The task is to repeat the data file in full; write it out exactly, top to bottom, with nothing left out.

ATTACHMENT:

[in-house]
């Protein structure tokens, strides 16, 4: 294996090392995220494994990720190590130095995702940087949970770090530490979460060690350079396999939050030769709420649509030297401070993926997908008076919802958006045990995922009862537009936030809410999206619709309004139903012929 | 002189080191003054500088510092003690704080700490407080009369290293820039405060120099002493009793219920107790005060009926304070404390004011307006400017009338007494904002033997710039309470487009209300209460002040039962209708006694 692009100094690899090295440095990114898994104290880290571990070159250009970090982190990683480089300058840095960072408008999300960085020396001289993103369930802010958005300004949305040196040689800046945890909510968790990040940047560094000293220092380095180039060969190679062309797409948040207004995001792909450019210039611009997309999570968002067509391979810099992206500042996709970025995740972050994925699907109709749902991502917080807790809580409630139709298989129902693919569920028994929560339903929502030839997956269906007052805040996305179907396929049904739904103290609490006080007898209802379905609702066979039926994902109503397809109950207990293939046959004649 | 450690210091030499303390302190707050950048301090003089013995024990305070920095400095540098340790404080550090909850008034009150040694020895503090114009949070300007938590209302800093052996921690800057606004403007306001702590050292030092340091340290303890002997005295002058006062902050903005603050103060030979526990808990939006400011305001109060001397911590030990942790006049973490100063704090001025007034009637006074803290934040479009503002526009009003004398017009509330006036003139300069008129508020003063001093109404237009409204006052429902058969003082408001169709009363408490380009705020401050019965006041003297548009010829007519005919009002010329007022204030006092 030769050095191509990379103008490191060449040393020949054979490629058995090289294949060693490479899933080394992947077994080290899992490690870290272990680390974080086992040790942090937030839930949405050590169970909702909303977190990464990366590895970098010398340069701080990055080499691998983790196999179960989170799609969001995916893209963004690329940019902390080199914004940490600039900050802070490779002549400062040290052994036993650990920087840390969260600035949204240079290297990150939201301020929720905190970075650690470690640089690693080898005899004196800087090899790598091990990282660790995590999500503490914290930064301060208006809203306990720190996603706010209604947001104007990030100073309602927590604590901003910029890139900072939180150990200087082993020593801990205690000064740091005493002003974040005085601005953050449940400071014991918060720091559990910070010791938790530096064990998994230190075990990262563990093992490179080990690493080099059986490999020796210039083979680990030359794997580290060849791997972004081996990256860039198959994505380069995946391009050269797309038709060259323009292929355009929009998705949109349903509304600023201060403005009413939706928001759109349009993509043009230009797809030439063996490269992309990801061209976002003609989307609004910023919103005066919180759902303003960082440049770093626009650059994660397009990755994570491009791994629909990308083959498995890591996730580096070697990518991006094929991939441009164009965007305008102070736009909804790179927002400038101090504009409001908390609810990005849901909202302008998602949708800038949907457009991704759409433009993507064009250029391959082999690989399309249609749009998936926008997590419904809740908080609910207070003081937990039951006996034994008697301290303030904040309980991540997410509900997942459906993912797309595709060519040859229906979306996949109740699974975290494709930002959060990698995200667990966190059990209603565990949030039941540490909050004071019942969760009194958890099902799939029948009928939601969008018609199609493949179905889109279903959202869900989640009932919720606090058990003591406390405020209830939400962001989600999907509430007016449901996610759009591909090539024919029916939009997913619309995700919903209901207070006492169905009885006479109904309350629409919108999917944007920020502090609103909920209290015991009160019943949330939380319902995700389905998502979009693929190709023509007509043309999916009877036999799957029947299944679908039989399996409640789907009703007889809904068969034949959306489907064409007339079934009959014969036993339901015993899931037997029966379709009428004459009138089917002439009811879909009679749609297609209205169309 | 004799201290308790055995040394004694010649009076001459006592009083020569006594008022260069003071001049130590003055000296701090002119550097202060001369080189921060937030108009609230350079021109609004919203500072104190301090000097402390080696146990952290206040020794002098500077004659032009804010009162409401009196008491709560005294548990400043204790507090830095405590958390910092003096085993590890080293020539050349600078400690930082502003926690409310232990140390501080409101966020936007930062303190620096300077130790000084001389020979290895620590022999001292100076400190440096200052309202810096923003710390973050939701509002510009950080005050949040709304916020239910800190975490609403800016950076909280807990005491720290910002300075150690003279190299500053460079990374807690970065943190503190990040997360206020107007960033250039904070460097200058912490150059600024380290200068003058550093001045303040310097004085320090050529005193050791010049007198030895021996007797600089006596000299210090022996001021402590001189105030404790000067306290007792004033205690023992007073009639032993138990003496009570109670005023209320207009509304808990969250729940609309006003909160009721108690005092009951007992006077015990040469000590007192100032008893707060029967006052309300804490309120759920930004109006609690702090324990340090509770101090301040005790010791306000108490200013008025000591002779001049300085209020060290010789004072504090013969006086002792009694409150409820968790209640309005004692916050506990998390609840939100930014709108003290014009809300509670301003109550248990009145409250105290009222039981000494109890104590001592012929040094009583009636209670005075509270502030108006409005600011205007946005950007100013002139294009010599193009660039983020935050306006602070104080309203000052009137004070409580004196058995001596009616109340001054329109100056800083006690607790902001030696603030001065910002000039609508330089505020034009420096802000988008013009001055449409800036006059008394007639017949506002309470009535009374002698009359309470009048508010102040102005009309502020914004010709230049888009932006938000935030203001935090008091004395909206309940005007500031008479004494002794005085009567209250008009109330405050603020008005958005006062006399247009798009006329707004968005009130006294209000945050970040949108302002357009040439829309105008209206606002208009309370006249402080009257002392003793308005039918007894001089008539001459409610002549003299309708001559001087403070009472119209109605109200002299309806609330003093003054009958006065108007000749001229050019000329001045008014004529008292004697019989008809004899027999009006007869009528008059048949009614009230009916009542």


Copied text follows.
[in-house]
């Protein structure tokens, strides 16, 4: 294996090392995220494994990720190590130095995702940087949970770090530490979460060690350079396999939050030769709420649509030297401070993926997908008076919802958006045990995922009862537009936030809410999206619709309004139903012929 | 002189080191003054500088510092003690704080700490407080009369290293820039405060120099002493009793219920107790005060009926304070404390004011307006400017009338007494904002033997710039309470487009209300209460002040039962209708006694 692009100094690899090295440095990114898994104290880290571990070159250009970090982190990683480089300058840095960072408008999300960085020396001289993103369930802010958005300004949305040196040689800046945890909510968790990040940047560094000293220092380095180039060969190679062309797409948040207004995001792909450019210039611009997309999570968002067509391979810099992206500042996709970025995740972050994925699907109709749902991502917080807790809580409630139709298989129902693919569920028994929560339903929502030839997956269906007052805040996305179907396929049904739904103290609490006080007898209802379905609702066979039926994902109503397809109950207990293939046959004649 | 450690210091030499303390302190707050950048301090003089013995024990305070920095400095540098340790404080550090909850008034009150040694020895503090114009949070300007938590209302800093052996921690800057606004403007306001702590050292030092340091340290303890002997005295002058006062902050903005603050103060030979526990808990939006400011305001109060001397911590030990942790006049973490100063704090001025007034009637006074803290934040479009503002526009009003004398017009509330006036003139300069008129508020003063001093109404237009409204006052429902058969003082408001169709009363408490380009705020401050019965006041003297548009010829007519005919009002010329007022204030006092 030769050095191509990379103008490191060449040393020949054979490629058995090289294949060693490479899933080394992947077994080290899992490690870290272990680390974080086992040790942090937030839930949405050590169970909702909303977190990464990366590895970098010398340069701080990055080499691998983790196999179960989170799609969001995916893209963004690329940019902390080199914004940490600039900050802070490779002549400062040290052994036993650990920087840390969260600035949204240079290297990150939201301020929720905190970075650690470690640089690693080898005899004196800087090899790598091990990282660790995590999500503490914290930064301060208006809203306990720190996603706010209604947001104007990030100073309602927590604590901003910029890139900072939180150990200087082993020593801990205690000064740091005493002003974040005085601005953050449940400071014991918060720091559990910070010791938790530096064990998994230190075990990262563990093992490179080990690493080099059986490999020796210039083979680990030359794997580290060849791997972004081996990256860039198959994505380069995946391009050269797309038709060259323009292929355009929009998705949109349903509304600023201060403005009413939706928001759109349009993509043009230009797809030439063996490269992309990801061209976002003609989307609004910023919103005066919180759902303003960082440049770093626009650059994660397009990755994570491009791994629909990308083959498995890591996730580096070697990518991006094929991939441009164009965007305008102070736009909804790179927002400038101090504009409001908390609810990005849901909202302008998602949708800038949907457009991704759409433009993507064009250029391959082999690989399309249609749009998936926008997590419904809740908080609910207070003081937990039951006996034994008697301290303030904040309980991540997410509900997942459906993912797309595709060519040859229906979306996949109740699974975290494709930002959060990698995200667990966190059990209603565990949030039941540490909050004071019942969760009194958890099902799939029948009928939601969008018609199609493949179905889109279903959202869900989640009932919720606090058990003591406390405020209830939400962001989600999907509430007016449901996610759009591909090539024919029916939009997913619309995700919903209901207070006492169905009885006479109904309350629409919108999917944007920020502090609103909920209290015991009160019943949330939380319902995700389905998502979009693929190709023509007509043309999916009877036999799957029947299944679908039989399996409640789907009703007889809904068969034949959306489907064409007339079934009959014969036993339901015993899931037997029966379709009428004459009138089917002439009811879909009679749609297609209205169309 | 004799201290308790055995040394004694010649009076001459006592009083020569006594008022260069003071001049130590003055000296701090002119550097202060001369080189921060937030108009609230350079021109609004919203500072104190301090000097402390080696146990952290206040020794002098500077004659032009804010009162409401009196008491709560005294548990400043204790507090830095405590958390910092003096085993590890080293020539050349600078400690930082502003926690409310232990140390501080409101966020936007930062303190620096300077130790000084001389020979290895620590022999001292100076400190440096200052309202810096923003710390973050939701509002510009950080005050949040709304916020239910800190975490609403800016950076909280807990005491720290910002300075150690003279190299500053460079990374807690970065943190503190990040997360206020107007960033250039904070460097200058912490150059600024380290200068003058550093001045303040310097004085320090050529005193050791010049007198030895021996007797600089006596000299210090022996001021402590001189105030404790000067306290007792004033205690023992007073009639032993138990003496009570109670005023209320207009509304808990969250729940609309006003909160009721108690005092009951007992006077015990040469000590007192100032008893707060029967006052309300804490309120759920930004109006609690702090324990340090509770101090301040005790010791306000108490200013008025000591002779001049300085209020060290010789004072504090013969006086002792009694409150409820968790209640309005004692916050506990998390609840939100930014709108003290014009809300509670301003109550248990009145409250105290009222039981000494109890104590001592012929040094009583009636209670005075509270502030108006409005600011205007946005950007100013002139294009010599193009660039983020935050306006602070104080309203000052009137004070409580004196058995001596009616109340001054329109100056800083006690607790902001030696603030001065910002000039609508330089505020034009420096802000988008013009001055449409800036006059008394007639017949506002309470009535009374002698009359309470009048508010102040102005009309502020914004010709230049888009932006938000935030203001935090008091004395909206309940005007500031008479004494002794005085009567209250008009109330405050603020008005958005006062006399247009798009006329707004968005009130006294209000945050970040949108302002357009040439829309105008209206606002208009309370006249402080009257002392003793308005039918007894001089008539001459409610002549003299309708001559001087403070009472119209109605109200002299309806609330003093003054009958006065108007000749001229050019000329001045008014004529008292004697019989008809004899027999009006007869009528008059048949009614009230009916009542």